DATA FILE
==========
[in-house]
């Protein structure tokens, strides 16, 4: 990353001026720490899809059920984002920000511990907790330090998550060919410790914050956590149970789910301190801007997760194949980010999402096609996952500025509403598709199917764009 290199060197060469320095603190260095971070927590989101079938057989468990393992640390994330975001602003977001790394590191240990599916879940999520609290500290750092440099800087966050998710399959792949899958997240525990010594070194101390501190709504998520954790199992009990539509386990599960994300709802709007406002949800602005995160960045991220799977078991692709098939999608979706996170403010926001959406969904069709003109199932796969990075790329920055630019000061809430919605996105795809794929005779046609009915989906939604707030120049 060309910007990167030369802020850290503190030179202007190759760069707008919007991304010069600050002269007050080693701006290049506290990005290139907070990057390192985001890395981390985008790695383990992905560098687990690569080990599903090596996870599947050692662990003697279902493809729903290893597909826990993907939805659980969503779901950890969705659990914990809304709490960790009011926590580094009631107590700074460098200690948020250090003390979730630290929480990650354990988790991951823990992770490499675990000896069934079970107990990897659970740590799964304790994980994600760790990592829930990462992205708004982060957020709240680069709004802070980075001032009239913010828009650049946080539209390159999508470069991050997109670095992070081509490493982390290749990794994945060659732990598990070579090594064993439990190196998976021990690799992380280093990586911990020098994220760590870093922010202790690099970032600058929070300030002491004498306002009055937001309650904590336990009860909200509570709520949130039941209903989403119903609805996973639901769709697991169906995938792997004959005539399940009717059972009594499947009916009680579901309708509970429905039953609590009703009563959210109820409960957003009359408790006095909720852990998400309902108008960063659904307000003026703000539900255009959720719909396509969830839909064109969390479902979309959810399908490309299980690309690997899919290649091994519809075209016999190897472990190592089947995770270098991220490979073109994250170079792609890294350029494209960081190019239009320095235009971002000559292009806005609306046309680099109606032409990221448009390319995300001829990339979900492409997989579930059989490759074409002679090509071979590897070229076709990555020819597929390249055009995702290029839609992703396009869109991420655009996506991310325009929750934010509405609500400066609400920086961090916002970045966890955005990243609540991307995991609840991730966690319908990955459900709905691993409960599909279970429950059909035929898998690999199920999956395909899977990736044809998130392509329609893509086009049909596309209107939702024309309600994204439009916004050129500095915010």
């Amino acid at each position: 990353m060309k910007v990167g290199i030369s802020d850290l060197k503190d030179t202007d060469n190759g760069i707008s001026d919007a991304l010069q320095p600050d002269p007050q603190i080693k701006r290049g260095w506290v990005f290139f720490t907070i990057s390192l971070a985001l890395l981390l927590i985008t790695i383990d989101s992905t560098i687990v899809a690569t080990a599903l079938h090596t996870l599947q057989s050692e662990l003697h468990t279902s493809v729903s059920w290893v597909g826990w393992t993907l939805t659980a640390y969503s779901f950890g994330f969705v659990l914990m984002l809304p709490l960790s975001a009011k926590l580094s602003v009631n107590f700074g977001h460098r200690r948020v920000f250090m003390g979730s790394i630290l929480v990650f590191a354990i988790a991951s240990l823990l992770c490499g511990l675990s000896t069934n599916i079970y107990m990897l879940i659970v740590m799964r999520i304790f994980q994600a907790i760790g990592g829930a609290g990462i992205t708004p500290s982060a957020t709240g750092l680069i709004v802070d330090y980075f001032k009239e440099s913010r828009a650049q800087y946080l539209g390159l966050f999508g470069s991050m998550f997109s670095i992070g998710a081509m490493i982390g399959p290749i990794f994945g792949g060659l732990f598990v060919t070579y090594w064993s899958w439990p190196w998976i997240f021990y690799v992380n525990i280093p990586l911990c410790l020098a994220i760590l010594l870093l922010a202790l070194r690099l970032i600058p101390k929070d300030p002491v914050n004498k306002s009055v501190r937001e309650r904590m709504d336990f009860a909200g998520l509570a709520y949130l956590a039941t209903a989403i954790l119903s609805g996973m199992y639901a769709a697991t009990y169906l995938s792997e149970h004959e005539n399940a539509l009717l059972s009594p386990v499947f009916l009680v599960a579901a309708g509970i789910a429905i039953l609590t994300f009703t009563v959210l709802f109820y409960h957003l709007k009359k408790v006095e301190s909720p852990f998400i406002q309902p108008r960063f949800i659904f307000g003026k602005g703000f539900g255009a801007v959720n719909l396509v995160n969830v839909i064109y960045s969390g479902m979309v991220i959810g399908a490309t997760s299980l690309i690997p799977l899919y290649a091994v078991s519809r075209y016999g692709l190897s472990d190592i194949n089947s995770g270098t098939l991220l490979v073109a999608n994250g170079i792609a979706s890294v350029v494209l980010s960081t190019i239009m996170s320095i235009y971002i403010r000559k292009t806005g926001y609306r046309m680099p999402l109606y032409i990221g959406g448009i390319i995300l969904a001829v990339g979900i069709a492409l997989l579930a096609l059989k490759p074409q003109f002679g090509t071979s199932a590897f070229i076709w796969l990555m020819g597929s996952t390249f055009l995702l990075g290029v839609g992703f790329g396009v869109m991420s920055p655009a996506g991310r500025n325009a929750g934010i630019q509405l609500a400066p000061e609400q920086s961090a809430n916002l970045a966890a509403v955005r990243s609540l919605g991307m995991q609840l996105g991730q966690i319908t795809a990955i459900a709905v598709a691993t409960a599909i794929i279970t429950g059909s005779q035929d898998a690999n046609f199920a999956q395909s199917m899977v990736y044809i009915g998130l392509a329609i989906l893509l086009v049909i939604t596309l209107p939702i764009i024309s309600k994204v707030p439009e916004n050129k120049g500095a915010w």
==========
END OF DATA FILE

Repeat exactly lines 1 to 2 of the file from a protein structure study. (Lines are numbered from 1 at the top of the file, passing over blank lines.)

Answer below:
[in-house]
């Protein structure tokens, strides 16, 4: 990353001026720490899809059920984002920000511990907790330090998550060919410790914050956590149970789910301190801007997760194949980010999402096609996952500025509403598709199917764009 290199060197060469320095603190260095971070927590989101079938057989468990393992640390994330975001602003977001790394590191240990599916879940999520609290500290750092440099800087966050998710399959792949899958997240525990010594070194101390501190709504998520954790199992009990539509386990599960994300709802709007406002949800602005995160960045991220799977078991692709098939999608979706996170403010926001959406969904069709003109199932796969990075790329920055630019000061809430919605996105795809794929005779046609009915989906939604707030120049 060309910007990167030369802020850290503190030179202007190759760069707008919007991304010069600050002269007050080693701006290049506290990005290139907070990057390192985001890395981390985008790695383990992905560098687990690569080990599903090596996870599947050692662990003697279902493809729903290893597909826990993907939805659980969503779901950890969705659990914990809304709490960790009011926590580094009631107590700074460098200690948020250090003390979730630290929480990650354990988790991951823990992770490499675990000896069934079970107990990897659970740590799964304790994980994600760790990592829930990462992205708004982060957020709240680069709004802070980075001032009239913010828009650049946080539209390159999508470069991050997109670095992070081509490493982390290749990794994945060659732990598990070579090594064993439990190196998976021990690799992380280093990586911990020098994220760590870093922010202790690099970032600058929070300030002491004498306002009055937001309650904590336990009860909200509570709520949130039941209903989403119903609805996973639901769709697991169906995938792997004959005539399940009717059972009594499947009916009680579901309708509970429905039953609590009703009563959210109820409960957003009359408790006095909720852990998400309902108008960063659904307000003026703000539900255009959720719909396509969830839909064109969390479902979309959810399908490309299980690309690997899919290649091994519809075209016999190897472990190592089947995770270098991220490979073109994250170079792609890294350029494209960081190019239009320095235009971002000559292009806005609306046309680099109606032409990221448009390319995300001829990339979900492409997989579930059989490759074409002679090509071979590897070229076709990555020819597929390249055009995702290029839609992703396009869109991420655009996506991310325009929750934010509405609500400066609400920086961090916002970045966890955005990243609540991307995991609840991730966690319908990955459900709905691993409960599909279970429950059909035929898998690999199920999956395909899977990736044809998130392509329609893509086009049909596309209107939702024309309600994204439009916004050129500095915010």